Accessible Web Design in Richmond, VA: How RVA Site Co. Prioritizes Inclusivity

Unlock the potential of your business with a website that welcomes everyone. Discover RVA Site Co.'s approach to accessible web design in Richmond, VA, where inclusivity meets innovation.

Two Modern Women Make Purchases On Websites Using A Mobile Phone
A portrait of the author, Kyle Van Deusen.

Kyle Van Deusen

Have you ever walked through a Richmond market on a busy Saturday morning? You’ll see a lively mix of people, each with their own stories, needs, and ways of experiencing the world (this, at the RVA Big Market, is actually what made our family fall in love with this town). Now, imagine if some of the stalls were unreachable to those who couldn’t step over a high curb or read a sign in tiny print. That’s a day-to-day reality for many when it comes to navigating the web.

Let me tell you about Sarah. She’s a friend of mine, a fantastic artist, and she’s visually impaired. One afternoon, we were looking at a website together, trying to find a local gallery’s new exhibition. But the site was a maze of untagged images and confusing navigation—essentially a “closed” sign for Sarah and others who rely on screen readers.

That was a wake-up call for me. It was clear that as a web designer in Richmond, I had the power to create spaces that were open to all, not just some. At RVA Site Co., we take that to heart. We’re in the business of making sure that everyone, no matter their ability, gets to participate in the bustling digital marketplace of our times.

So, let’s talk about what web accessibility really means, why it’s crucial for businesses in our community, and how we make it happen. It’s about ensuring no one misses out on what Richmond has to offer, even online.

In this article:

RVA Site Co. in Richmond, VA makes websites easy for everyone to use. We think about all kinds of people when we design, making sure the sites work for those who see, hear, or move differently. Our team knows how to build websites that don’t leave anyone out. We ask questions to make sure we do it right and keep learning to stay on top of the best ways to include everyone.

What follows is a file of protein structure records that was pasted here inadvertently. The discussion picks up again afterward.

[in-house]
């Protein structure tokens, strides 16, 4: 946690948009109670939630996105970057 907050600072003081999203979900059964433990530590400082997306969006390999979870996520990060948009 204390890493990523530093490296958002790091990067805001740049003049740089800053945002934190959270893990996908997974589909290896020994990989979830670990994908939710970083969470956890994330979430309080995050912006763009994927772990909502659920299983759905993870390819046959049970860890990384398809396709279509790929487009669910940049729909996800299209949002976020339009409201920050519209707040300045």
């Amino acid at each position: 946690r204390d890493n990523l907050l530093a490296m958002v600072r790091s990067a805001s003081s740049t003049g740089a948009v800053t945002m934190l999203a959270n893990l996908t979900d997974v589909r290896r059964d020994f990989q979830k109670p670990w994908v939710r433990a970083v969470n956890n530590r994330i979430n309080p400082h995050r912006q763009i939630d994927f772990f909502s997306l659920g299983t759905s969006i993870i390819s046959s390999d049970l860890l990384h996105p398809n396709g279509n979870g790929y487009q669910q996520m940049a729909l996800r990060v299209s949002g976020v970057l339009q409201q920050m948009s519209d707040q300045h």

Understanding Web Accessibility

Web accessibility is the practice of removing barriers that prevent interaction with, or access to websites, by people with disabilities. When your website is accessible, users with diverse abilities can perceive, understand, navigate, and interact with the web. More than that, they can contribute without hindrance. It’s not merely about altruism; it’s functional, practical, and inclusive design at its best.

Consider these real-world examples of web accessibility features:

  • Text Alternatives: For every image, video, or audio file, there’s text that can be read by screen readers. This isn’t just about descriptions; it’s about ensuring information conveyed through visuals is also shared in text.
  • Content Structure: Using headers correctly isn’t just for looks; it helps users with screen readers understand the layout and flow of your page. Think of it as a map of a park – without it, you might know there are trees and paths, but you wouldn’t know how to navigate them.
  • Keyboard Navigation: Not everyone can use a mouse. Some people rely on keyboards or specialized devices to move through a website. Designing for keyboard-only navigation means ensuring you can tab through content and interactive elements in a logical order.
  • Color Contrast: It’s not just about aesthetics. Adequate contrast between text and background is crucial for readers with low vision or color blindness. It’s like trying to read a sign that’s been sun-bleached – a high contrast makes the difference between clarity and confusion.
  • Captions and Transcripts: For users who are deaf or hard of hearing, captions for videos and transcripts for audio content are indispensable. It’s like attending a concert and having a personal interpreter by your side, translating every note into a form you can appreciate.

The ADA’s Title III has been increasingly interpreted by courts to include digital spaces, meaning your website is expected to be as accessible as your physical storefront. Not adhering to these principles isn’t just a disservice to a significant portion of the population; it could also lead to legal challenges.

Understanding web accessibility is like learning a new language—the language of inclusive design. And just like any language, it takes time to become fluent. But it’s well worth the effort because it allows everyone to speak and be heard.

The Impact of Inclusive Design

Inclusive design doesn’t just open doors for individuals with disabilities—it has the power to broaden your audience and enhance the user experience for all visitors. Statistics show that around 15% of the world’s population lives with some form of disability. That’s a substantial market segment that can’t be overlooked. In the U.S. alone, the disposable income of adults with disabilities is around $490 billion, according to the American Institutes for Research. By ensuring your website is accessible, you’re not just doing good—you’re tapping into a market that’s too often neglected.

But the benefits don’t end there. Here’s how inclusive design affects all facets of user experience and business: